Philae lander data show comets could have brought 'building blocks of life' to Earth

    Icy dust layer holds organic compounds similar to those found in living organisms
    What turns someone into a conspiracy theorist? Study to look at why some are more 'receptive' to such theories

    What turns someone into a conspiracy theorist?

    Study to look at why some are more 'receptive' to such theories
    Chinese web dissenters using coded language to dodge censorship filters and vent frustration at government

    Are you a 50-center?

    Decoding the Chinese web dissenters
    The Beatles film Help, released 50 years ago, signalled the birth of the 'metrosexual' man

    Help signalled birth of 'metrosexual' man

    The Beatles' moptop haircuts and dandified fashion introduced a new style for the modern Englishman, says Martin King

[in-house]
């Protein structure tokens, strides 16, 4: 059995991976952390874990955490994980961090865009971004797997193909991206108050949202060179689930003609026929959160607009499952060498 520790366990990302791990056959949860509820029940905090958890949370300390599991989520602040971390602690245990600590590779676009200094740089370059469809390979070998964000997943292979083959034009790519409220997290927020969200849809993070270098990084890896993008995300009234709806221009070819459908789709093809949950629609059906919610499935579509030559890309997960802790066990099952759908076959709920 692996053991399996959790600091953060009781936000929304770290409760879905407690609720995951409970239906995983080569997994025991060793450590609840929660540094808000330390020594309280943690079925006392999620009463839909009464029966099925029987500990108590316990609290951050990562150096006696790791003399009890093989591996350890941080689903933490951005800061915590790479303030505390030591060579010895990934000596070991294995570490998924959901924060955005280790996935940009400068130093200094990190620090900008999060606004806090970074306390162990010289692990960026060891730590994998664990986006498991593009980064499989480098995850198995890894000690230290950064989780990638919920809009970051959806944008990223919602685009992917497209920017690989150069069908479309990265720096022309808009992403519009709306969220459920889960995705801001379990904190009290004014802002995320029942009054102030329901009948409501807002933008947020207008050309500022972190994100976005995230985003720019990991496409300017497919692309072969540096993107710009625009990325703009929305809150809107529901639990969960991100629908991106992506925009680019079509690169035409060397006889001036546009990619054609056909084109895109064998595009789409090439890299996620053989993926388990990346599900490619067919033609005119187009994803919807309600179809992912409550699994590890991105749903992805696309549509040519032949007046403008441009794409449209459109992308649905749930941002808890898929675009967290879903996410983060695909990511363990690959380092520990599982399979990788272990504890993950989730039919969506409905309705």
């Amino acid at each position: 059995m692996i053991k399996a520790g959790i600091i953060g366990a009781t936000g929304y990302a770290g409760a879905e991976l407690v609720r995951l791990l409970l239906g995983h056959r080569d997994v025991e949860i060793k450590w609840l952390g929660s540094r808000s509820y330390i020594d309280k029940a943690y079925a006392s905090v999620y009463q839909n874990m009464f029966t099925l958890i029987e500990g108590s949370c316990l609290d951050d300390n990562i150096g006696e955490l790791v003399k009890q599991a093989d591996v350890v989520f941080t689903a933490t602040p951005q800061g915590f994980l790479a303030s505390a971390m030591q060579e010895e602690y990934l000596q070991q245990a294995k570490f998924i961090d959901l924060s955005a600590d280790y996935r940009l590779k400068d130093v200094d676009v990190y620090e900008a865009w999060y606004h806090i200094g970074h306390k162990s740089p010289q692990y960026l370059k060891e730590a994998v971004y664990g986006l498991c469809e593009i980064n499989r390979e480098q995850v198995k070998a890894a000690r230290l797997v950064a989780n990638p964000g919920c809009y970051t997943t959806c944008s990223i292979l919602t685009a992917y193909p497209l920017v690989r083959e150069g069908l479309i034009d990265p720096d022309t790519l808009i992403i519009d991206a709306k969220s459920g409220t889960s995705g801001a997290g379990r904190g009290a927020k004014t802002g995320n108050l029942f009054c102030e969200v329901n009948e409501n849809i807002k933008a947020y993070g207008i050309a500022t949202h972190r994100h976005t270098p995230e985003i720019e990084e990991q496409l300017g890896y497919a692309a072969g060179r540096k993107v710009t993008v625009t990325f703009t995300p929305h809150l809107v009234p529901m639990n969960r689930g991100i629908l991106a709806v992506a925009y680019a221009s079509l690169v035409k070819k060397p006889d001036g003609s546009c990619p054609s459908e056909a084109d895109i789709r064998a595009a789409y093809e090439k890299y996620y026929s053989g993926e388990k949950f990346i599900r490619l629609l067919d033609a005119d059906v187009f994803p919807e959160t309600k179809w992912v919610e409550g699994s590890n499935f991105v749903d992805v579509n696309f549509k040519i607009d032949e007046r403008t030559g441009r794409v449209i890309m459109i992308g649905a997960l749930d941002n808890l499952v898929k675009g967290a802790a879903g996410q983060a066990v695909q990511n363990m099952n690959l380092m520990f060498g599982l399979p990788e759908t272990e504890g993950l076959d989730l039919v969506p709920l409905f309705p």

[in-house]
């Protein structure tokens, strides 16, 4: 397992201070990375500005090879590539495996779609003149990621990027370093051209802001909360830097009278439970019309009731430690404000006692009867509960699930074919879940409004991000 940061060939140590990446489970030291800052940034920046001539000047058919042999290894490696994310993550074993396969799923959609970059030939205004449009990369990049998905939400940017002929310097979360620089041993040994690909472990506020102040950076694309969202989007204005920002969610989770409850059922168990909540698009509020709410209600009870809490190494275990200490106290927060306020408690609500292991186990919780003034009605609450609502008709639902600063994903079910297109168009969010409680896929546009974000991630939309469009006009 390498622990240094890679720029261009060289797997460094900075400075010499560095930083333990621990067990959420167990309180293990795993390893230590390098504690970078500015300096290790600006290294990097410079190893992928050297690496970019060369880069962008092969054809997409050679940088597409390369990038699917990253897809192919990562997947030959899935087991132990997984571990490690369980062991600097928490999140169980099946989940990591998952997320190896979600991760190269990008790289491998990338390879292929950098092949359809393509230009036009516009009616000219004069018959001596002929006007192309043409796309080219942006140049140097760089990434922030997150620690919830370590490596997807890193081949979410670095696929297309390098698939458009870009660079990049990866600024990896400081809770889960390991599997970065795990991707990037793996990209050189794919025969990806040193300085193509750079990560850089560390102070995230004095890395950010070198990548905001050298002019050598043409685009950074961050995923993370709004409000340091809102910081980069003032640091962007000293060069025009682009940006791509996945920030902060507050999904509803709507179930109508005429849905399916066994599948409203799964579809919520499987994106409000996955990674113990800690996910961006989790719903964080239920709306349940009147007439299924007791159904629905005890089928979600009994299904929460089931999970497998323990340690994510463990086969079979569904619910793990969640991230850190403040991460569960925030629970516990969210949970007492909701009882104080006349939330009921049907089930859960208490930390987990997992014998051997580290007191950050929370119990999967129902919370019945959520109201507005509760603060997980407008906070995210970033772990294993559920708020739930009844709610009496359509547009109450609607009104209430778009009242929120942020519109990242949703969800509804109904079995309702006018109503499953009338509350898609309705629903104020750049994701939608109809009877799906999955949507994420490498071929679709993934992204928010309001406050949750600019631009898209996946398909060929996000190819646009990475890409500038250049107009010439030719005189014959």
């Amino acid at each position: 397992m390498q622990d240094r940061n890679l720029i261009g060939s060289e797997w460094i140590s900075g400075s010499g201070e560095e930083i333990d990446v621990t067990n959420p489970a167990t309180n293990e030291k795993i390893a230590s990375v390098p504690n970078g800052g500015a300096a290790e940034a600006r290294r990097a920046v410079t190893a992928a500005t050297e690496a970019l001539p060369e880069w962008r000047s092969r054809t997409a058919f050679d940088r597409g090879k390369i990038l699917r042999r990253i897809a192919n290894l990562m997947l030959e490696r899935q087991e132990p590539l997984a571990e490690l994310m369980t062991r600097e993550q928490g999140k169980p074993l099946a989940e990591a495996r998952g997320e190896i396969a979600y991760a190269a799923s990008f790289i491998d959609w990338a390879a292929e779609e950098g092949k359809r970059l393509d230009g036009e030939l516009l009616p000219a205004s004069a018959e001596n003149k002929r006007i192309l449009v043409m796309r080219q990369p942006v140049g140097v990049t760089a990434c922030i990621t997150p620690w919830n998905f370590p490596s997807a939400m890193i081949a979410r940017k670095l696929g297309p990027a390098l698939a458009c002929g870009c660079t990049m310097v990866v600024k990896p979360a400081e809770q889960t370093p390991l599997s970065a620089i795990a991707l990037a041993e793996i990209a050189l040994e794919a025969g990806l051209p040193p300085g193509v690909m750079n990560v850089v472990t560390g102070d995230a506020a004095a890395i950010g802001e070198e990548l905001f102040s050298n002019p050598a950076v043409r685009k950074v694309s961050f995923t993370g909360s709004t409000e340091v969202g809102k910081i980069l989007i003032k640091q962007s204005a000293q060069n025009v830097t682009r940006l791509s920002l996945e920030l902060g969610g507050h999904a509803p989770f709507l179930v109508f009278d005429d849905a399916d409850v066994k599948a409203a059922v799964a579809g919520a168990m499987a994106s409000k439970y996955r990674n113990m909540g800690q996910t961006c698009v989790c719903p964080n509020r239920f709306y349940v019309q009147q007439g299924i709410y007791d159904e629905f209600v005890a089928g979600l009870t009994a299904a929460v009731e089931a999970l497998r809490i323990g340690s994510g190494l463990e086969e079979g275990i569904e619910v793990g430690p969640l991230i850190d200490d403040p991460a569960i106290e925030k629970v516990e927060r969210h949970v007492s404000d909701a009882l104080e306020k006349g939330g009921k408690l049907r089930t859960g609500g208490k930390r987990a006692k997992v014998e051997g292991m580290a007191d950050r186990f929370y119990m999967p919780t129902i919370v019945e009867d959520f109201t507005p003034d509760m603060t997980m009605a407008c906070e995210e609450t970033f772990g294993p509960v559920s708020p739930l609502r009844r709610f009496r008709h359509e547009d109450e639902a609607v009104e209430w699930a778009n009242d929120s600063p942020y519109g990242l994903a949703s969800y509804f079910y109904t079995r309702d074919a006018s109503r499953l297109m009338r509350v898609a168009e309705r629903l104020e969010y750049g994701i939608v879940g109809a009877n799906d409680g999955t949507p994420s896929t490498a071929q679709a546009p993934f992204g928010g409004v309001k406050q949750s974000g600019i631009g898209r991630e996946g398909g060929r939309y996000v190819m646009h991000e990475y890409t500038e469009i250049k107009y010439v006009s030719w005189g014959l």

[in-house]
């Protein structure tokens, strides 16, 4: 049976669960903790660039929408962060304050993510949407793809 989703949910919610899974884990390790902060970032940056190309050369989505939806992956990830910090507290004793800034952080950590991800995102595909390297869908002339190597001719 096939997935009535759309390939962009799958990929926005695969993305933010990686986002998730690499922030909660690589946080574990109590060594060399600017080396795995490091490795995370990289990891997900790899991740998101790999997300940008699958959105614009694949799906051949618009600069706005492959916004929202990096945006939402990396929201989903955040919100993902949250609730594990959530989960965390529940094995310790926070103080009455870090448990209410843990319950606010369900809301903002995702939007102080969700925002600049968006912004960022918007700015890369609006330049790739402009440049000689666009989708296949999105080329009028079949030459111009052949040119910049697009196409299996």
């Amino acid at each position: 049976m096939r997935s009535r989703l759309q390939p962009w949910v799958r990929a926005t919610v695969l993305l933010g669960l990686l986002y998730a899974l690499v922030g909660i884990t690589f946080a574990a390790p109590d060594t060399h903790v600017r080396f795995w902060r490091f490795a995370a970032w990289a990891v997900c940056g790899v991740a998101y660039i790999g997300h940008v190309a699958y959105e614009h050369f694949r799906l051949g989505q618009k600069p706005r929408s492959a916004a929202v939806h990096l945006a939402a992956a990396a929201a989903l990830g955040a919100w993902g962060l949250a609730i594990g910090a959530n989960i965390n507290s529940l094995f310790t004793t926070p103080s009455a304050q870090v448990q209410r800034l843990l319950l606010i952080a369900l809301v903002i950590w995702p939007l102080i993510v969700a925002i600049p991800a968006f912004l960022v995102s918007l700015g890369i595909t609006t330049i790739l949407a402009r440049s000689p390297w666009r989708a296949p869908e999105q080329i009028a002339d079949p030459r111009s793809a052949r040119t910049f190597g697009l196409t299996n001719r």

Hollywood's new diet: Has LA stolen New York's crown as the ultimate foodie trend-setter?

    Hollywood's new diet trends

    Has LA stolen New York's crown as the ultimate foodie trend-setter?
    6 best recipe files

    6 best recipe files

    Get organised like a Bake Off champion and put all your show-stopping recipes in one place
    Ashes 2015: Steven Finn goes from being unselectable to simply unplayable

    Finn goes from being unselectable to simply unplayable

    Middlesex bowler claims Ashes hat-trick of Clarke, Voges and Marsh
    Mullah Omar, creator of the Taliban, is dead... for the fourth time

    Mullah Omar, creator of the Taliban, is dead... again

    I was once told that intelligence services declare their enemies dead to provoke them into popping up their heads and revealing their location, says Robert Fisk